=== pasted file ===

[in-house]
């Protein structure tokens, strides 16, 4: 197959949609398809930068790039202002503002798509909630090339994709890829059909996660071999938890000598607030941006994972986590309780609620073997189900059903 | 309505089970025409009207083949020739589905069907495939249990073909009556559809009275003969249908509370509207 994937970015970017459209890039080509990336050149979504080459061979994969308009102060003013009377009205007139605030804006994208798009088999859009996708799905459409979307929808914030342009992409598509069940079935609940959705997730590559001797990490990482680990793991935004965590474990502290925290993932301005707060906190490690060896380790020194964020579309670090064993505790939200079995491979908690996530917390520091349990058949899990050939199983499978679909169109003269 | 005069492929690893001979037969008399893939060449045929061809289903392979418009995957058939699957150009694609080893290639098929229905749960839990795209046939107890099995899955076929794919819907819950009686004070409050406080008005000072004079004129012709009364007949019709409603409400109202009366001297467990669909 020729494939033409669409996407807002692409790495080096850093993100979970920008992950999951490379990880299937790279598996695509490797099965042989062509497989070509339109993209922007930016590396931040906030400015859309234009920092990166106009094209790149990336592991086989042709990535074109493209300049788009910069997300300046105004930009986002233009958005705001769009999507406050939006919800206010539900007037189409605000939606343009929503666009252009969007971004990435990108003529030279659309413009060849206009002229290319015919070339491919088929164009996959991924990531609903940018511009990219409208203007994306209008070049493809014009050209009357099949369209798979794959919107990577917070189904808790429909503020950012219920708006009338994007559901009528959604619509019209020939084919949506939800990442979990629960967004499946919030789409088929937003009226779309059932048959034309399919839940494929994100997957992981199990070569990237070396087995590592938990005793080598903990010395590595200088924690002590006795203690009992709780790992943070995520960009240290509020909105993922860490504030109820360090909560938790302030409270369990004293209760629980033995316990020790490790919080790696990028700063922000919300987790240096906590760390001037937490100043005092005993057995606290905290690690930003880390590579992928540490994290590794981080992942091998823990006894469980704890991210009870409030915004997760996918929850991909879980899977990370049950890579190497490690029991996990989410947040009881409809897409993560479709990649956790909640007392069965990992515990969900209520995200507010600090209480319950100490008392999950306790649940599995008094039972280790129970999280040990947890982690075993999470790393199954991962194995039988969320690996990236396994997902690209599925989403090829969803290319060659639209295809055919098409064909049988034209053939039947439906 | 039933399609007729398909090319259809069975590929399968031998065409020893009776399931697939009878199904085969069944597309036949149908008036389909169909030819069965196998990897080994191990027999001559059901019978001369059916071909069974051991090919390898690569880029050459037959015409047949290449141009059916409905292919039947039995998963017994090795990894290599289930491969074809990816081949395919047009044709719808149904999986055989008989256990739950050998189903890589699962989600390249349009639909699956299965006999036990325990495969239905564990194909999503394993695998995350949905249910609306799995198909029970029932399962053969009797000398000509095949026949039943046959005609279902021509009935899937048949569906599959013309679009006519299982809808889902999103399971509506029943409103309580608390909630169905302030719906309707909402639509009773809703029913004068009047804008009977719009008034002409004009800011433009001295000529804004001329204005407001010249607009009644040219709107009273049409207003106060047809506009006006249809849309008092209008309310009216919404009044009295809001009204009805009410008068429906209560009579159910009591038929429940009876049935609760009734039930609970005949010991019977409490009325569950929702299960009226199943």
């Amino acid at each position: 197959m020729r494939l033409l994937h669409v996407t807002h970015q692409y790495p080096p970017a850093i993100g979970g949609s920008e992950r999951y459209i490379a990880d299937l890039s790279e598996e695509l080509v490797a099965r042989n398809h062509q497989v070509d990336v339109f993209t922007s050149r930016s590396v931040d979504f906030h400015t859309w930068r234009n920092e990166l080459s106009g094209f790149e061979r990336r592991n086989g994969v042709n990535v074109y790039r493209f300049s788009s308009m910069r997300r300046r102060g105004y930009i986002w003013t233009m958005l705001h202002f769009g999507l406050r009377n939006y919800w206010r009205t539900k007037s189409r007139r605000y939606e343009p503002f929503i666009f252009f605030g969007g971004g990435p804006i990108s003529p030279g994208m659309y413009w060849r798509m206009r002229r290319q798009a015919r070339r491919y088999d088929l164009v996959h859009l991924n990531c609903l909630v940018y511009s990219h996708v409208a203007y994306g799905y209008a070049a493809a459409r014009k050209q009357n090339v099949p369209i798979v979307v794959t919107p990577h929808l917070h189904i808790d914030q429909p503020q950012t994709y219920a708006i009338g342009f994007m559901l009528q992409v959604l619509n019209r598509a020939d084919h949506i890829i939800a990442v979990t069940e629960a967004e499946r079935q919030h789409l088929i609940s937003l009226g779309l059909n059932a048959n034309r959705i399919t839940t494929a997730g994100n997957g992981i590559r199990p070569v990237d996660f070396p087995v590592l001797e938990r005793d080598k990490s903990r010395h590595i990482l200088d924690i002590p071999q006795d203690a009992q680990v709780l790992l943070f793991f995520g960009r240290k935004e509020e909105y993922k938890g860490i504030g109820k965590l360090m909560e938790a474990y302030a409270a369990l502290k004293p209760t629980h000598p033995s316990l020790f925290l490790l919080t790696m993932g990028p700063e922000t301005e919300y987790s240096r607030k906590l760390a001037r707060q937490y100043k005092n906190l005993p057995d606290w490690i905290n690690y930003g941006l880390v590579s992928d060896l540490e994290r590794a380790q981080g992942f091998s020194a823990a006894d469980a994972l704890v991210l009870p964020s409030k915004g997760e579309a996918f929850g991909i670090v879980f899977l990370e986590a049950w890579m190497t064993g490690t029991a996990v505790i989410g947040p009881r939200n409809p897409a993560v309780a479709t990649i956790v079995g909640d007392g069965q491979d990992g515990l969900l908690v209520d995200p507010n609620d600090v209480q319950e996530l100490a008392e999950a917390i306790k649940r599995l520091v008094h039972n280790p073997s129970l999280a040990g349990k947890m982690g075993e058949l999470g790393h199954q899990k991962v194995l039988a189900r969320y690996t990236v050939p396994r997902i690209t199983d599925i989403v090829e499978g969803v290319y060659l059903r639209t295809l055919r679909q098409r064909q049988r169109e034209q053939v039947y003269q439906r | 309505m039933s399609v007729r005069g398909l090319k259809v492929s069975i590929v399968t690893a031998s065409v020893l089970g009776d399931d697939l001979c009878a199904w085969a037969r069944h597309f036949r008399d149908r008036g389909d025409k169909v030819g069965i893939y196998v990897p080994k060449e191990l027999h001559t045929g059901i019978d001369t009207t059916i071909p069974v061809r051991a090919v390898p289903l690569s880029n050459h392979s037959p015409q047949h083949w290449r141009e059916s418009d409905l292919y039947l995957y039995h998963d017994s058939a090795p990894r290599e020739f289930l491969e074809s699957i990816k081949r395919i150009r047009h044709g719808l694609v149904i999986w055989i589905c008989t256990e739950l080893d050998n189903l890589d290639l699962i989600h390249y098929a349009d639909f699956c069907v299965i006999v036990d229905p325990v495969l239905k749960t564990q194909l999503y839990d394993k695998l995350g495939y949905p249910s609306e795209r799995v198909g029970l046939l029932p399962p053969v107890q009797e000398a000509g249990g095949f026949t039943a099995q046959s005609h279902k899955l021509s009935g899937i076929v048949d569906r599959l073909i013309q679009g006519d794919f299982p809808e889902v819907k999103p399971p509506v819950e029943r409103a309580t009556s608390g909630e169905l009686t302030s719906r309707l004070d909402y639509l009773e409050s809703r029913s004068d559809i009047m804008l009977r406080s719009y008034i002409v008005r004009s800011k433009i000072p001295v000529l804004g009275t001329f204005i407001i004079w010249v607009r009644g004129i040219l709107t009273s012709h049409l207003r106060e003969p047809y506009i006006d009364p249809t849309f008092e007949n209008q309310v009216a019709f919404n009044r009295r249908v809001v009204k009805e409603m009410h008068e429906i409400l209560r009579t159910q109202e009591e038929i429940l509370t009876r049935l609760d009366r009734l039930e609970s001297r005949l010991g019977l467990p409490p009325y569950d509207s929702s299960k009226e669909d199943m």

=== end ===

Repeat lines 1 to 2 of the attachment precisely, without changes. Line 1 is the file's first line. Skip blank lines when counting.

[in-house]
């Protein structure tokens, strides 16, 4: 197959949609398809930068790039202002503002798509909630090339994709890829059909996660071999938890000598607030941006994972986590309780609620073997189900059903 | 309505089970025409009207083949020739589905069907495939249990073909009556559809009275003969249908509370509207 994937970015970017459209890039080509990336050149979504080459061979994969308009102060003013009377009205007139605030804006994208798009088999859009996708799905459409979307929808914030342009992409598509069940079935609940959705997730590559001797990490990482680990793991935004965590474990502290925290993932301005707060906190490690060896380790020194964020579309670090064993505790939200079995491979908690996530917390520091349990058949899990050939199983499978679909169109003269 | 005069492929690893001979037969008399893939060449045929061809289903392979418009995957058939699957150009694609080893290639098929229905749960839990795209046939107890099995899955076929794919819907819950009686004070409050406080008005000072004079004129012709009364007949019709409603409400109202009366001297467990669909 020729494939033409669409996407807002692409790495080096850093993100979970920008992950999951490379990880299937790279598996695509490797099965042989062509497989070509339109993209922007930016590396931040906030400015859309234009920092990166106009094209790149990336592991086989042709990535074109493209300049788009910069997300300046105004930009986002233009958005705001769009999507406050939006919800206010539900007037189409605000939606343009929503666009252009969007971004990435990108003529030279659309413009060849206009002229290319015919070339491919088929164009996959991924990531609903940018511009990219409208203007994306209008070049493809014009050209009357099949369209798979794959919107990577917070189904808790429909503020950012219920708006009338994007559901009528959604619509019209020939084919949506939800990442979990629960967004499946919030789409088929937003009226779309059932048959034309399919839940494929994100997957992981199990070569990237070396087995590592938990005793080598903990010395590595200088924690002590006795203690009992709780790992943070995520960009240290509020909105993922860490504030109820360090909560938790302030409270369990004293209760629980033995316990020790490790919080790696990028700063922000919300987790240096906590760390001037937490100043005092005993057995606290905290690690930003880390590579992928540490994290590794981080992942091998823990006894469980704890991210009870409030915004997760996918929850991909879980899977990370049950890579190497490690029991996990989410947040009881409809897409993560479709990649956790909640007392069965990992515990969900209520995200507010600090209480319950100490008392999950306790649940599995008094039972280790129970999280040990947890982690075993999470790393199954991962194995039988969320690996990236396994997902690209599925989403090829969803290319060659639209295809055919098409064909049988034209053939039947439906 | 039933399609007729398909090319259809069975590929399968031998065409020893009776399931697939009878199904085969069944597309036949149908008036389909169909030819069965196998990897080994191990027999001559059901019978001369059916071909069974051991090919390898690569880029050459037959015409047949290449141009059916409905292919039947039995998963017994090795990894290599289930491969074809990816081949395919047009044709719808149904999986055989008989256990739950050998189903890589699962989600390249349009639909699956299965006999036990325990495969239905564990194909999503394993695998995350949905249910609306799995198909029970029932399962053969009797000398000509095949026949039943046959005609279902021509009935899937048949569906599959013309679009006519299982809808889902999103399971509506029943409103309580608390909630169905302030719906309707909402639509009773809703029913004068009047804008009977719009008034002409004009800011433009001295000529804004001329204005407001010249607009009644040219709107009273049409207003106060047809506009006006249809849309008092209008309310009216919404009044009295809001009204009805009410008068429906209560009579159910009591038929429940009876049935609760009734039930609970005949010991019977409490009325569950929702299960009226199943």